Every now and then you come across a book that’s brutal honesty has you sitting there and nodding along in agreement. The Fault In Our Stars by John Green is that book for me. Having read and loved his first novel, Looking For Alaska, I was keen to read some more. I was drawn to The Fault In Our Stars because it was about cancer.
Brief plot overview: 16-year-old Hazel has terminal (what started as thyroid) cancer that is currently under control due to an experimental (and entirely fictional) drug, Phalanxifor. Much to her annoyance, she is made to attend Cancer Support Group, where people sit around and say inspirational things about their battle. Then Augustus Waters comes along, a 17-year-old amputee (thanks to osteosarcoma), and everything changes. I won’t say more as I really want you to go and read it.
What draws me to this kind of book is that everyone knows someone who has had cancer. But unless you are close to them and their situation, many don’t seem to realise that no matter how strong a front the patient presents, sometimes, they would be very happy for it to all be over.
Just because cancer is all around, it doesn’t make it a subject that is talked about openly as, for the most part, I still think people struggle with what to say, they don’t want to accidentally offend. People walk on egg shells around cancer. One of the many reasons I loved this book is Green didn’t do that. He came out and spoke the horrible truths that come with a cancer diagnosis. He wrote about the fact that not every one “fights a noble fight”, quite often they are bitter towards their diagnosis, and why shouldn’t they be? Green shows that sometimes, it’s OK to be annoyed at the hand life dealt you. That it’s OK to be angry at the unfairness of your situation. That it’s OK to be upset that you never get to grow old.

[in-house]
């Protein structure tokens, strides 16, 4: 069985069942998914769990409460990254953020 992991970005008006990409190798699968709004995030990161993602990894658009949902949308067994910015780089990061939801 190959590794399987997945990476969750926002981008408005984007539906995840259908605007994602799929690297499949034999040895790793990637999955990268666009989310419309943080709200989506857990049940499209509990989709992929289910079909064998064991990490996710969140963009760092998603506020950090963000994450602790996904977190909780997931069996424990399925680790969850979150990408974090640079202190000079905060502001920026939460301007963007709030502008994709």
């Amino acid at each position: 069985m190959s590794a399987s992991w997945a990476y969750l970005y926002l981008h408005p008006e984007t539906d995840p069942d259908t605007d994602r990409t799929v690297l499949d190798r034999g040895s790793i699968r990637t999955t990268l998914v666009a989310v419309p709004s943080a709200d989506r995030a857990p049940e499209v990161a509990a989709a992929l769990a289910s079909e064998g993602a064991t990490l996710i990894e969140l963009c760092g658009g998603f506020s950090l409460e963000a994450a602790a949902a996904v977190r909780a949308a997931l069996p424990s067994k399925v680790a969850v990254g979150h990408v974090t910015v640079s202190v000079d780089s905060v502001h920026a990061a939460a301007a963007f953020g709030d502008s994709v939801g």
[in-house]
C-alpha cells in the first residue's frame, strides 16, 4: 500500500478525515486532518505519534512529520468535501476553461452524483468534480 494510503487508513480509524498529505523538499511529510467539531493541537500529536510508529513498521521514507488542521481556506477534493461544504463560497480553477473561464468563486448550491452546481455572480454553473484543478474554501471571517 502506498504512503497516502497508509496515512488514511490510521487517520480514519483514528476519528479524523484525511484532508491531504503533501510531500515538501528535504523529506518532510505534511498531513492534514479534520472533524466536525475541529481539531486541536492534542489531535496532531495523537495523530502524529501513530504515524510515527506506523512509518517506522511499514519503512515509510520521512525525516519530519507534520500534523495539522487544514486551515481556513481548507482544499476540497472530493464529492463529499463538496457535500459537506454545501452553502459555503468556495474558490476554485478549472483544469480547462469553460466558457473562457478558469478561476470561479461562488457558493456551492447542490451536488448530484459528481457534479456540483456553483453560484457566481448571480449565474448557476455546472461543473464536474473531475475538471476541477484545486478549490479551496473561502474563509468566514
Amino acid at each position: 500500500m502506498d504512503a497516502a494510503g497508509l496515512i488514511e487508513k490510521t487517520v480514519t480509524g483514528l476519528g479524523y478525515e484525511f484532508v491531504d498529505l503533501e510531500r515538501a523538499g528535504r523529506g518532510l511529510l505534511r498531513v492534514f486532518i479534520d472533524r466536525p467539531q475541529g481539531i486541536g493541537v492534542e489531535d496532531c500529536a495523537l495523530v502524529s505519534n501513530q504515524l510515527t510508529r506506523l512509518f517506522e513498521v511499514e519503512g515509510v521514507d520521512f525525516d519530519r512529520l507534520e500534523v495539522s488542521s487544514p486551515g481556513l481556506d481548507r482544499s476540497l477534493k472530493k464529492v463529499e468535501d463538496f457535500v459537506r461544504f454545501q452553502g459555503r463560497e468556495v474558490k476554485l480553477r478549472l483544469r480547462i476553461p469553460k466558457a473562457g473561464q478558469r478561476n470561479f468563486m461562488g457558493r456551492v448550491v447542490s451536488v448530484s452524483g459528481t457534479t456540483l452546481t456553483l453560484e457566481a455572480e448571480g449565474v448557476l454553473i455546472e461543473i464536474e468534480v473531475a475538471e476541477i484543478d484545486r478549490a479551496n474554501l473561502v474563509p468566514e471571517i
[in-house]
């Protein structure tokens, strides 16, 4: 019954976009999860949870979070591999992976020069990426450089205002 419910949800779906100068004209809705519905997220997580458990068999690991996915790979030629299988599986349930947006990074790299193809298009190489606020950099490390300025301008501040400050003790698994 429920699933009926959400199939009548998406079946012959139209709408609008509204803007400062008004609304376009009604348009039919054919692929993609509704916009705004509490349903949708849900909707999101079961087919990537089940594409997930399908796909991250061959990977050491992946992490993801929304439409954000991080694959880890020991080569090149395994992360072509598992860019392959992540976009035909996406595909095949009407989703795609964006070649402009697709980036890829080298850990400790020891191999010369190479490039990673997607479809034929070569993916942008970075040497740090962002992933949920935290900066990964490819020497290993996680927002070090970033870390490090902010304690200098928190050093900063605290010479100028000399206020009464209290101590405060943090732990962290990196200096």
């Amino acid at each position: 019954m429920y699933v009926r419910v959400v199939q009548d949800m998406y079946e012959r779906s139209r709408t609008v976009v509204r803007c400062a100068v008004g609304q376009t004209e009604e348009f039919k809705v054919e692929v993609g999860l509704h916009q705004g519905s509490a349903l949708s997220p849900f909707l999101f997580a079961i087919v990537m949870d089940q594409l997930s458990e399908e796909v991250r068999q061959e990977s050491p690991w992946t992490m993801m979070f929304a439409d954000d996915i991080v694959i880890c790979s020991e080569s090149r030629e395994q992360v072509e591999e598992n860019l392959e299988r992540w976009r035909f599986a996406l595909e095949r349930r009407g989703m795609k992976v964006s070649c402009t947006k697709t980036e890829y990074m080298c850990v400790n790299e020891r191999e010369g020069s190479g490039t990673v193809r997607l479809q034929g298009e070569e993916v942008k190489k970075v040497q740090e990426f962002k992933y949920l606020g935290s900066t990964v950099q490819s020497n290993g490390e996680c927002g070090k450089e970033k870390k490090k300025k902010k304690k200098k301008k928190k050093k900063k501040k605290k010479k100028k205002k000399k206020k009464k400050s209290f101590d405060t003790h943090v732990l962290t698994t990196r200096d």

But he also teaches to cherish the moments that you do have. That love, no matter how fleeting it may be or how much it hurts to lose it, is always worth it. That you may not leave as big a mark as you would have liked on the world, but to some, losing you is the biggest pain they have ever experienced, meaning that you do mean something and your loss will be acutely felt.
I don’t remember the last time a book moved me to tears the way The Fault In Our Stars did. I had to actually stop reading a few times as I couldn’t see through the tears. It could be because the story hit a bit close to home for me. But it also had everything to do with the fact that Green wrote the characters in such a way, that I felt like I knew them, that Hazel and Augustus were my friends and I cared what happened to them. I connected with them.
I also love the humour in which Green writes The Fault In Our Stars. The way he cleverly turns a phrase is enough to keep me reading his books forever.
Seriously, I cannot recommend this book highly enough. Run, don’t walk, to your nearest library or book shop and get this book. It is now on my list of “favourite books”. But seriously, READ IT NOW!!!!!!
Picture of book cover found here.